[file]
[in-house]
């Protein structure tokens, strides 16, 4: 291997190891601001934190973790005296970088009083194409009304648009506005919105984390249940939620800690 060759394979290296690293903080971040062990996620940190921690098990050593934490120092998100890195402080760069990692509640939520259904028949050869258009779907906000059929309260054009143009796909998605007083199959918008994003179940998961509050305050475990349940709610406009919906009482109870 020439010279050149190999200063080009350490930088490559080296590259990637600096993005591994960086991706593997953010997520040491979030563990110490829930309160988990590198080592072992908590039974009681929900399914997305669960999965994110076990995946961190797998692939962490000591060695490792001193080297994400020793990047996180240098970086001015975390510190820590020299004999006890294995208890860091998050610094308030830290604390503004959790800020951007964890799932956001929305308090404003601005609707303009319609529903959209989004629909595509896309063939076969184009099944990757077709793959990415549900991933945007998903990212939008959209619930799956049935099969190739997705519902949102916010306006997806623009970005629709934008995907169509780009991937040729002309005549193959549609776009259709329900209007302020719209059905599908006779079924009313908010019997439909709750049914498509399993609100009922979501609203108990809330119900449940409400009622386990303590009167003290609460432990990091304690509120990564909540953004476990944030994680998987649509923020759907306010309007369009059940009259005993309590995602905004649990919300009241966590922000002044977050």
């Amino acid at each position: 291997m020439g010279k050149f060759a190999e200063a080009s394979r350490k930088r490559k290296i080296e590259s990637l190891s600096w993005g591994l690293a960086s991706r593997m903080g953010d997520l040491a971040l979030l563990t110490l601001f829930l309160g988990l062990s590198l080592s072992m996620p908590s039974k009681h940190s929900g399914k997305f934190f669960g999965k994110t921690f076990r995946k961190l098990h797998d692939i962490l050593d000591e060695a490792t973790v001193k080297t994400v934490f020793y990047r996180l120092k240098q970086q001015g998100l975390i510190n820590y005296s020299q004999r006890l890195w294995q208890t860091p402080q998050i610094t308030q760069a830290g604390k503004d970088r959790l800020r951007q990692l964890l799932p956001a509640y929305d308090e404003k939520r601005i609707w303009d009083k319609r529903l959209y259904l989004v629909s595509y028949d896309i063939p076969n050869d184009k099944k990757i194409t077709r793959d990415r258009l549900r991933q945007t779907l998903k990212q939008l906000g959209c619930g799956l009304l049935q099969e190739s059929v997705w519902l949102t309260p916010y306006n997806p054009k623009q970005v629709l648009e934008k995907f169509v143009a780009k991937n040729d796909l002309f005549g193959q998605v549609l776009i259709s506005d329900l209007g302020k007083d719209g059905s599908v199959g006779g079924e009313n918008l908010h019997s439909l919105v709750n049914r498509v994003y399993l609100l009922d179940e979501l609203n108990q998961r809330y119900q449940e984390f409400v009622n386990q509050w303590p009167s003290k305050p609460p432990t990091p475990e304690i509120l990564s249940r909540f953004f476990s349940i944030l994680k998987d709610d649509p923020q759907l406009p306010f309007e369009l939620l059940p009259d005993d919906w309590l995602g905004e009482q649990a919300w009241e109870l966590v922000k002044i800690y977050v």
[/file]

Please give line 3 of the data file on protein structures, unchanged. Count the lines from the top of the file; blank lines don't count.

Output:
């Amino acid at each position: 291997m020439g010279k050149f060759a190999e200063a080009s394979r350490k930088r490559k290296i080296e590259s990637l190891s600096w993005g591994l690293a960086s991706r593997m903080g953010d997520l040491a971040l979030l563990t110490l601001f829930l309160g988990l062990s590198l080592s072992m996620p908590s039974k009681h940190s929900g399914k997305f934190f669960g999965k994110t921690f076990r995946k961190l098990h797998d692939i962490l050593d000591e060695a490792t973790v001193k080297t994400v934490f020793y990047r996180l120092k240098q970086q001015g998100l975390i510190n820590y005296s020299q004999r006890l890195w294995q208890t860091p402080q998050i610094t308030q760069a830290g604390k503004d970088r959790l800020r951007q990692l964890l799932p956001a509640y929305d308090e404003k939520r601005i609707w303009d009083k319609r529903l959209y259904l989004v629909s595509y028949d896309i063939p076969n050869d184009k099944k990757i194409t077709r793959d990415r258009l549900r991933q945007t779907l998903k990212q939008l906000g959209c619930g799956l009304l049935q099969e190739s059929v997705w519902l949102t309260p916010y306006n997806p054009k623009q970005v629709l648009e934008k995907f169509v143009a780009k991937n040729d796909l002309f005549g193959q998605v549609l776009i259709s506005d329900l209007g302020k007083d719209g059905s599908v199959g006779g079924e009313n918008l908010h019997s439909l919105v709750n049914r498509v994003y399993l609100l009922d179940e979501l609203n108990q998961r809330y119900q449940e984390f409400v009622n386990q509050w303590p009167s003290k305050p609460p432990t990091p475990e304690i509120l990564s249940r909540f953004f476990s349940i944030l994680k998987d709610d649509p923020q759907l406009p306010f309007e369009l939620l059940p009259d005993d919906w309590l995602g905004e009482q649990a919300w009241e109870l966590v922000k002044i800690y977050v």